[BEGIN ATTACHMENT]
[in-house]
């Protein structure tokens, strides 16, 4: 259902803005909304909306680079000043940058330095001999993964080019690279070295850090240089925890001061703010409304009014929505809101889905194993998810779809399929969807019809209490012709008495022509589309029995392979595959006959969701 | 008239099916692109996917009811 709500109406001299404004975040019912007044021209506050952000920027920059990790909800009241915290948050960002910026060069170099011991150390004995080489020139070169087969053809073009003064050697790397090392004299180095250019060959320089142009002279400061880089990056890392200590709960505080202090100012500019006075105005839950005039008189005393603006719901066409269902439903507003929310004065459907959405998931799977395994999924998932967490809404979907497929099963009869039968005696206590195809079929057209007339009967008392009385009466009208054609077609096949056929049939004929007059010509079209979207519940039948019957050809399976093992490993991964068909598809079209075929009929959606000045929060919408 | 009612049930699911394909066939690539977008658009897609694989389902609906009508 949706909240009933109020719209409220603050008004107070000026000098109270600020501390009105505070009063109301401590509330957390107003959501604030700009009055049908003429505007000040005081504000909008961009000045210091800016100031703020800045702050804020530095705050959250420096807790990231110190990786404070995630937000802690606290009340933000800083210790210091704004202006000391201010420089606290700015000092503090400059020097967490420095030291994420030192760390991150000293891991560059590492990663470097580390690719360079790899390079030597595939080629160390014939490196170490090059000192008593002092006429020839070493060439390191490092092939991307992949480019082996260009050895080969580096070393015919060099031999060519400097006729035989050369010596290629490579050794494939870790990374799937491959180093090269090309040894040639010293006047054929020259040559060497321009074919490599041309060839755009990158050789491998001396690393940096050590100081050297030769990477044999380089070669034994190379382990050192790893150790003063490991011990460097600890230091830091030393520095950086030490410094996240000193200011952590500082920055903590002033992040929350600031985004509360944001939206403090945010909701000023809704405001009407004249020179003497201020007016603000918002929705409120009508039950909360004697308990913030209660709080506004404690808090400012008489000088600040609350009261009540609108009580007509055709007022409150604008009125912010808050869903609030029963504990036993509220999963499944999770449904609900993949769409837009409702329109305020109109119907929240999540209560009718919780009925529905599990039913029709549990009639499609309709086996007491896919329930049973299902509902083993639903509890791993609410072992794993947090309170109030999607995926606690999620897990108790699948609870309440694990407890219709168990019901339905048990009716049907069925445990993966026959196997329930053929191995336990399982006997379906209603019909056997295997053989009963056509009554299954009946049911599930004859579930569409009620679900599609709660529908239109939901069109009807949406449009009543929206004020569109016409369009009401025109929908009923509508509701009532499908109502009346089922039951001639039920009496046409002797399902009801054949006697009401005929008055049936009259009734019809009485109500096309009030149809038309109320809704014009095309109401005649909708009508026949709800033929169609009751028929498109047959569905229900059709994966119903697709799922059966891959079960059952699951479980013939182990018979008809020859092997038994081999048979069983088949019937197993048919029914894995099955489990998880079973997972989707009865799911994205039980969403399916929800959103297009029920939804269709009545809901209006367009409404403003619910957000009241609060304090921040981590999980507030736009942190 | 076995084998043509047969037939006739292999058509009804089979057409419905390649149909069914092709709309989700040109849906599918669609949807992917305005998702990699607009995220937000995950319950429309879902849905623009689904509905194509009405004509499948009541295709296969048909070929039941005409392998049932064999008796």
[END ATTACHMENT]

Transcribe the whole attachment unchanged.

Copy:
[in-house]
């Protein structure tokens, strides 16, 4: 259902803005909304909306680079000043940058330095001999993964080019690279070295850090240089925890001061703010409304009014929505809101889905194993998810779809399929969807019809209490012709008495022509589309029995392979595959006959969701 | 008239099916692109996917009811 709500109406001299404004975040019912007044021209506050952000920027920059990790909800009241915290948050960002910026060069170099011991150390004995080489020139070169087969053809073009003064050697790397090392004299180095250019060959320089142009002279400061880089990056890392200590709960505080202090100012500019006075105005839950005039008189005393603006719901066409269902439903507003929310004065459907959405998931799977395994999924998932967490809404979907497929099963009869039968005696206590195809079929057209007339009967008392009385009466009208054609077609096949056929049939004929007059010509079209979207519940039948019957050809399976093992490993991964068909598809079209075929009929959606000045929060919408 | 009612049930699911394909066939690539977008658009897609694989389902609906009508 949706909240009933109020719209409220603050008004107070000026000098109270600020501390009105505070009063109301401590509330957390107003959501604030700009009055049908003429505007000040005081504000909008961009000045210091800016100031703020800045702050804020530095705050959250420096807790990231110190990786404070995630937000802690606290009340933000800083210790210091704004202006000391201010420089606290700015000092503090400059020097967490420095030291994420030192760390991150000293891991560059590492990663470097580390690719360079790899390079030597595939080629160390014939490196170490090059000192008593002092006429020839070493060439390191490092092939991307992949480019082996260009050895080969580096070393015919060099031999060519400097006729035989050369010596290629490579050794494939870790990374799937491959180093090269090309040894040639010293006047054929020259040559060497321009074919490599041309060839755009990158050789491998001396690393940096050590100081050297030769990477044999380089070669034994190379382990050192790893150790003063490991011990460097600890230091830091030393520095950086030490410094996240000193200011952590500082920055903590002033992040929350600031985004509360944001939206403090945010909701000023809704405001009407004249020179003497201020007016603000918002929705409120009508039950909360004697308990913030209660709080506004404690808090400012008489000088600040609350009261009540609108009580007509055709007022409150604008009125912010808050869903609030029963504990036993509220999963499944999770449904609900993949769409837009409702329109305020109109119907929240999540209560009718919780009925529905599990039913029709549990009639499609309709086996007491896919329930049973299902509902083993639903509890791993609410072992794993947090309170109030999607995926606690999620897990108790699948609870309440694990407890219709168990019901339905048990009716049907069925445990993966026959196997329930053929191995336990399982006997379906209603019909056997295997053989009963056509009554299954009946049911599930004859579930569409009620679900599609709660529908239109939901069109009807949406449009009543929206004020569109016409369009009401025109929908009923509508509701009532499908109502009346089922039951001639039920009496046409002797399902009801054949006697009401005929008055049936009259009734019809009485109500096309009030149809038309109320809704014009095309109401005649909708009508026949709800033929169609009751028929498109047959569905229900059709994966119903697709799922059966891959079960059952699951479980013939182990018979008809020859092997038994081999048979069983088949019937197993048919029914894995099955489990998880079973997972989707009865799911994205039980969403399916929800959103297009029920939804269709009545809901209006367009409404403003619910957000009241609060304090921040981590999980507030736009942190 | 076995084998043509047969037939006739292999058509009804089979057409419905390649149909069914092709709309989700040109849906599918669609949807992917305005998702990699607009995220937000995950319950429309879902849905623009689904509905194509009405004509499948009541295709296969048909070929039941005409392998049932064999008796």